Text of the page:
Successful business owners know they can’t do it all (at least not forever) if they want their business to grow. But when do you know it’s time to bring on a team member versus outsource via Fiverr, eLance, oDesk, etc.?
Note: In order to keep this as concise and helpful as possible, I’m going to focus on hiring and outsourcing to remote workers. Hiring offline includes so many other variables, like cost of office space, the inherent limitation of talent based on where you live, legal issues that vary by state and country, and much more. For the average online business owner, legality issues alone in the United States make it much easier to choose hiring a remote employee who gets an 1099 at the end of the year.
First, let’s start with a working definition of hiring vs. outsourcing. In the United States, traditionally hiring someone comes with a lot more red tape than hiring a contractor. For online entrepreneurs, though, the biggest difference between merely outsourcing a task and hiring someone is that idea of bringing on a team member.
It sounds glamorous to grow your team and get extra help. (Don’t lie. You’ve read this article and know you want to outsource arguing with your significant other.) However, when you’re bootstrapping and money is tight, you have to make your outsourcing and hiring decisions count. So how do you figure exactly which choice is right for you?
We’re going to go through the basics of why and what to outsource for the uninitiated, and then dive more into the details of how and when to hire/outsource. (Plus, I made you a sweet infographic to help you make the decision easier and faster.)
So why outsource?
First of all, it’s cheap.
I’m not just referring to the difference in hourly rates for people working overseas, although that is part of it. Chances are you are losing money by not outsourcing. Ex. If you are billing for $50 an hour, and you can outsource the majority of that task to someone who’ll do it for $5 in that same hour, it’s costing you money to not outsource.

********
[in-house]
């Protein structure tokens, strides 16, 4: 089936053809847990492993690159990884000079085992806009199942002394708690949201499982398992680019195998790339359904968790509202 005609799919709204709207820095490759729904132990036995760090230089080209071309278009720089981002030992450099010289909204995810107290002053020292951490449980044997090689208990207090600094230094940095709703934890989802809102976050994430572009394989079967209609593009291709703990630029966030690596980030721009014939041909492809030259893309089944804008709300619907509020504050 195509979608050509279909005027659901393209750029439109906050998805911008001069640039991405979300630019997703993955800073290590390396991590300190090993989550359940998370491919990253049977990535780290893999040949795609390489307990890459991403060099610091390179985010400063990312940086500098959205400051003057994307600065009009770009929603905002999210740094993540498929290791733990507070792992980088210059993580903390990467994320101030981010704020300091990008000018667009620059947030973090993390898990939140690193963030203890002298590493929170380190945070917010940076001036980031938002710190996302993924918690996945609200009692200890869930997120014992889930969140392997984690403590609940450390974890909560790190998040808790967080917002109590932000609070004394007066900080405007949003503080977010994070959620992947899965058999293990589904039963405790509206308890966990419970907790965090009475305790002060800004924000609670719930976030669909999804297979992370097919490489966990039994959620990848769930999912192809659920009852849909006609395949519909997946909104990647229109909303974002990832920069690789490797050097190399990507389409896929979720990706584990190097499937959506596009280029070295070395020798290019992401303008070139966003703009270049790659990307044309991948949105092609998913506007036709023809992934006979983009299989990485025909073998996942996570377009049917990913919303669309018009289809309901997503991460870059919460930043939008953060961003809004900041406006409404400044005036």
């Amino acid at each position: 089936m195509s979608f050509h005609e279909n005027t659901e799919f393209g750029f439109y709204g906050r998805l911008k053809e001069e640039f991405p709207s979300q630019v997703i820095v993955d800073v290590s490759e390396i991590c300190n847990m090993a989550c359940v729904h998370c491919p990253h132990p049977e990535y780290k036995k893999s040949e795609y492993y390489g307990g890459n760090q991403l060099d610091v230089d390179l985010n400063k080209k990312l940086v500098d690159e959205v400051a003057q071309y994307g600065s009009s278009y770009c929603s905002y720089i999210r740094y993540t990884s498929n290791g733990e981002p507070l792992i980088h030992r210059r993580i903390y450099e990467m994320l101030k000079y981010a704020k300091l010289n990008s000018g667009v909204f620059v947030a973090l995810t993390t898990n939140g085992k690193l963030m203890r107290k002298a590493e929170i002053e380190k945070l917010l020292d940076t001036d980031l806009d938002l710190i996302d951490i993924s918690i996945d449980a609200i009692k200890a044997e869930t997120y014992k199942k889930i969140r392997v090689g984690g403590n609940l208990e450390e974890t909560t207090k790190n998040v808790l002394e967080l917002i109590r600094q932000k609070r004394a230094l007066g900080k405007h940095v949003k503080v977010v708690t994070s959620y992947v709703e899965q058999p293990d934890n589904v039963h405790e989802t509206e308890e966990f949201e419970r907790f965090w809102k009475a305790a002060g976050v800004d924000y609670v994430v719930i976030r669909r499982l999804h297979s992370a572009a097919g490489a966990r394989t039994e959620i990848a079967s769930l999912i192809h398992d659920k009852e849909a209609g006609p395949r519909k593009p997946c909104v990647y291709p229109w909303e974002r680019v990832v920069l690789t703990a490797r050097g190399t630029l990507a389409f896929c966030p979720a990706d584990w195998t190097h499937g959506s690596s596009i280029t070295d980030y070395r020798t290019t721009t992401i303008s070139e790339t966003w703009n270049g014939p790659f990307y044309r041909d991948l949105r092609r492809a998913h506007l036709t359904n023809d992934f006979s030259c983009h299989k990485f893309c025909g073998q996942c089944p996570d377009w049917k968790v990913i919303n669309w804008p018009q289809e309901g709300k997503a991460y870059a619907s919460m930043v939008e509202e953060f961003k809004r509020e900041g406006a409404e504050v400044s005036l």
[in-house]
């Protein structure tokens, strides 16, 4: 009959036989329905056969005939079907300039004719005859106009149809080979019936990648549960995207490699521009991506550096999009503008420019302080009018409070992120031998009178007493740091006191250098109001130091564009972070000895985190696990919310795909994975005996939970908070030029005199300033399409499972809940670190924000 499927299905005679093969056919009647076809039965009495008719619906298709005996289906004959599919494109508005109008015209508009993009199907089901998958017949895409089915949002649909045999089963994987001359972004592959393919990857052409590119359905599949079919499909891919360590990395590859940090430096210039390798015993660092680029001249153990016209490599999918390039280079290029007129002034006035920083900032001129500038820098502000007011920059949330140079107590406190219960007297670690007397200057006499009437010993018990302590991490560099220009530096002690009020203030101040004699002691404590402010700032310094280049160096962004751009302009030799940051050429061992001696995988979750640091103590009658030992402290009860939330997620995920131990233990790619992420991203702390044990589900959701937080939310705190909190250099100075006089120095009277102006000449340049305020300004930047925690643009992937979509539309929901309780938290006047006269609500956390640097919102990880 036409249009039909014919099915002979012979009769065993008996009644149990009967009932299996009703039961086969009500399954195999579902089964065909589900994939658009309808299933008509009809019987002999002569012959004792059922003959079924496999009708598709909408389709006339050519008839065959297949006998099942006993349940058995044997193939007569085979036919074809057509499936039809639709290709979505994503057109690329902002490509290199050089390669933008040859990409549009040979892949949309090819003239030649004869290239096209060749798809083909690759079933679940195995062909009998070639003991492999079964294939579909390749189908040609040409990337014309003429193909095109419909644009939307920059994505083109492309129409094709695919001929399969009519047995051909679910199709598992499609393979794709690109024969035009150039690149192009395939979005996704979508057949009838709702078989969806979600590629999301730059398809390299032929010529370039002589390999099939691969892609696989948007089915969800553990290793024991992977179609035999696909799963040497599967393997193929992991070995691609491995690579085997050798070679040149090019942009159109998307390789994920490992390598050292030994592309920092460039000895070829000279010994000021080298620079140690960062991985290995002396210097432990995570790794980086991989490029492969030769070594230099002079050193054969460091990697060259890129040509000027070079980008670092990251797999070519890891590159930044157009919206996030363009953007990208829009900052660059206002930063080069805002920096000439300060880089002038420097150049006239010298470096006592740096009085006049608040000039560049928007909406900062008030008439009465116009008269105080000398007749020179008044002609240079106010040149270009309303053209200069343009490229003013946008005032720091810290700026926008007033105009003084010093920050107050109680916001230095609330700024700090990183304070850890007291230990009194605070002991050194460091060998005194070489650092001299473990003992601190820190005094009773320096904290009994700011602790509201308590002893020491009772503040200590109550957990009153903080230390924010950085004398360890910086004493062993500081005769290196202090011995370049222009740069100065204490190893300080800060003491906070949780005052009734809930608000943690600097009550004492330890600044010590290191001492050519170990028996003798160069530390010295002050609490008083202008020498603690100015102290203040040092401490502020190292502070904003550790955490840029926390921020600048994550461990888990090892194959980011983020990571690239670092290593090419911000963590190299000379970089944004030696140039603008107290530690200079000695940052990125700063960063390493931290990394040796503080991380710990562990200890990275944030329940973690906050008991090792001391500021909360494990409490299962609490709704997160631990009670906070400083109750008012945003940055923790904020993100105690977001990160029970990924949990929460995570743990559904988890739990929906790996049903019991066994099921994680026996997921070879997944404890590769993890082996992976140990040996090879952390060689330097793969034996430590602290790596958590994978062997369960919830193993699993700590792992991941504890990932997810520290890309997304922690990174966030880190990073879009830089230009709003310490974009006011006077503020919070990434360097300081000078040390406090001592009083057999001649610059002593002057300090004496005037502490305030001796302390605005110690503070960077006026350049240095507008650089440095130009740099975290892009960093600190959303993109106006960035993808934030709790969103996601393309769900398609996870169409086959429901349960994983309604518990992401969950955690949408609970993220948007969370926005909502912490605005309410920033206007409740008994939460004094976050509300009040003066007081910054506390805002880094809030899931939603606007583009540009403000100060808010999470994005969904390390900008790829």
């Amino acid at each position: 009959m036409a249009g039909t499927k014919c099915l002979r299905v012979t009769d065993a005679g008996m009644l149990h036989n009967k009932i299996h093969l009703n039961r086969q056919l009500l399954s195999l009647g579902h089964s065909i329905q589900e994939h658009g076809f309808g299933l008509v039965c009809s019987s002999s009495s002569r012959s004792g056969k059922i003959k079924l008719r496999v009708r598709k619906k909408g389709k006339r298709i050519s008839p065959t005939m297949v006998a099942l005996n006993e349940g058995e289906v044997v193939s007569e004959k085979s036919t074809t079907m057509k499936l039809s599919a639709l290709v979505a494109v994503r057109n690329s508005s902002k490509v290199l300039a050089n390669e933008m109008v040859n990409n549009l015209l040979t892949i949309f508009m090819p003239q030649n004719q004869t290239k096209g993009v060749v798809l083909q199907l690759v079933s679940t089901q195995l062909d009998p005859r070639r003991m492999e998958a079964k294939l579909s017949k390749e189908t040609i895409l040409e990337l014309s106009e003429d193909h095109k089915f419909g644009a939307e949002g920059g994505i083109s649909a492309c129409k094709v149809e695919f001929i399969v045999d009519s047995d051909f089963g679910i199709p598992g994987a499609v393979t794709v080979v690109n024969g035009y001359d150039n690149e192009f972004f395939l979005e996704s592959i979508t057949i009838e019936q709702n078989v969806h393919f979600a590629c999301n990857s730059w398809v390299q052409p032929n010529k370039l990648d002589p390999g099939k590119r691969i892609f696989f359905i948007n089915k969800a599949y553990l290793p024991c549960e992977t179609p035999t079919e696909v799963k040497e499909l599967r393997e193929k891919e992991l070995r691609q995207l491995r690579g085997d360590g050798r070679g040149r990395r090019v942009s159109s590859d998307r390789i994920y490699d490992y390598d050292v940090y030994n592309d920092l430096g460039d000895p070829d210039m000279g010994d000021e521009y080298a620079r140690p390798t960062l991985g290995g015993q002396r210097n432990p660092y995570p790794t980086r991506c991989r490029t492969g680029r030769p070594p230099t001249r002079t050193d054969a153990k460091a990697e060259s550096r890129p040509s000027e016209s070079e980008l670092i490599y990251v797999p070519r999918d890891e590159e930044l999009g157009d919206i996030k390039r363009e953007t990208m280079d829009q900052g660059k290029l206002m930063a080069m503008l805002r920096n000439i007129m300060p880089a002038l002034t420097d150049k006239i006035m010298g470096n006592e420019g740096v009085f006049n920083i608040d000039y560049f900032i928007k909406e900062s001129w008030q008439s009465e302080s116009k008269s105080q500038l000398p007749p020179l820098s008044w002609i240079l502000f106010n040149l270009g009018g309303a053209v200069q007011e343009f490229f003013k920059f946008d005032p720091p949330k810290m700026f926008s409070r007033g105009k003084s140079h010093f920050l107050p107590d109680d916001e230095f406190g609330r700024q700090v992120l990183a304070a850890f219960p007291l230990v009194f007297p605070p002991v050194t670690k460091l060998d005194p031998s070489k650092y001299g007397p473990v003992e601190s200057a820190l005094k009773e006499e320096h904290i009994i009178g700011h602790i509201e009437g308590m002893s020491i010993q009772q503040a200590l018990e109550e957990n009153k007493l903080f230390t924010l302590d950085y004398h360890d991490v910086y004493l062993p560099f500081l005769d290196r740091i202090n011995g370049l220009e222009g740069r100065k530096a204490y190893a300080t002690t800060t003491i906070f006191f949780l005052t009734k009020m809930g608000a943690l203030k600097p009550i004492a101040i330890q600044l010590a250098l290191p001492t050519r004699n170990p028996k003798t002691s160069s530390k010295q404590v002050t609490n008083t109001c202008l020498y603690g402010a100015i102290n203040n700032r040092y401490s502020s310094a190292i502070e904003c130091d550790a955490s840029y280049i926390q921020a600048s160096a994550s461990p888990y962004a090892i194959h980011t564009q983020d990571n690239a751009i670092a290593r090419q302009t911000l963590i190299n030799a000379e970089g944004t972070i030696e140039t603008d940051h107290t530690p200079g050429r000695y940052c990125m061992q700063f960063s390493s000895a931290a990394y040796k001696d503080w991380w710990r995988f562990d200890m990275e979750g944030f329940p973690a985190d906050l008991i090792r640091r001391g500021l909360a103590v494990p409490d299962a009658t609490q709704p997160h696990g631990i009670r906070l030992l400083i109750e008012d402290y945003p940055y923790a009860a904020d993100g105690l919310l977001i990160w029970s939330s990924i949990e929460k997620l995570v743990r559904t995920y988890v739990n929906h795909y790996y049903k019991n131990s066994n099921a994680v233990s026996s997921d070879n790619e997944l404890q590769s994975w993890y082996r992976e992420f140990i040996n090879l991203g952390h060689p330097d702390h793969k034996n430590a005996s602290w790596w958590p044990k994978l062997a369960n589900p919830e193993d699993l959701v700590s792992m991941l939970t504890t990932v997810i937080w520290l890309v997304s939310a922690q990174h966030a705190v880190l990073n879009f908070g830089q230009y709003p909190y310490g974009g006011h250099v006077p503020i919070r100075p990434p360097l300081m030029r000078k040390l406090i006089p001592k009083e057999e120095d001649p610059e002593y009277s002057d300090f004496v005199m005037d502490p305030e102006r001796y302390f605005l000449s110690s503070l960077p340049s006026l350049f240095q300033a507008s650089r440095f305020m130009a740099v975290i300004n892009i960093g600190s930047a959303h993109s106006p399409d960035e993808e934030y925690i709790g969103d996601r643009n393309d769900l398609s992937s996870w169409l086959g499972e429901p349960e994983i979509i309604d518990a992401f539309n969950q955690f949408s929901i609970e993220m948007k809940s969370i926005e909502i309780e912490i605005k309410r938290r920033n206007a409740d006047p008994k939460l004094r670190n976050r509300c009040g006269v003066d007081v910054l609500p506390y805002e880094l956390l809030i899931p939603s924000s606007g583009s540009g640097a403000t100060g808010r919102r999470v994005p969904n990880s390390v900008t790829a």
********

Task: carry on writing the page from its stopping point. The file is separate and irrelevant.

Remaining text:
Second, outsourcing frees you up to grow your business.
The difference between a small business owner and an entrepreneur is an entrepreneur knows you have to focus on growing your businesses as your first priority. In other words, if you don’t have to do that task, you probably shouldn’t be.
When should you outsource?
This is a hard question because it forces you to look at how you’re spending your time and money very carefully. Hiring is expensive, bootstrapper. Before you bring anyone on, ask yourself:
- Are you prioritizing your time well?
- If yes, are you struggling to keep up with your business?
- If yes, Will bringing someone else increase your cashflow cap?
If taking care of the day to day operations is preventing you from money generating activities, you need to hire help. No task should get in the way of actual moneymaking activities.
That said, it can be confusing to know where to start with the kinds of projects and tasks you can hand off to someone else.
What should you outsource?
1. Jobs that require a skill you don’t have and have no desire to learn
Hate graphic design? Thinking about coding gives you hives? Any skill like web design, content writing, web marketing, or programming that you don’t want to learn can and should be outsourced.
2. Any process that can be replicated by someone else with your instructions
If there are repeatable patterns and processes that have to happen for your business to function, this is a clear signal it’s time to hire some help. Whether it is managing email, scheduling, customer service, file organization, data entry, etc. can be easily and effectively outsourced with clear instructions to any competent VA.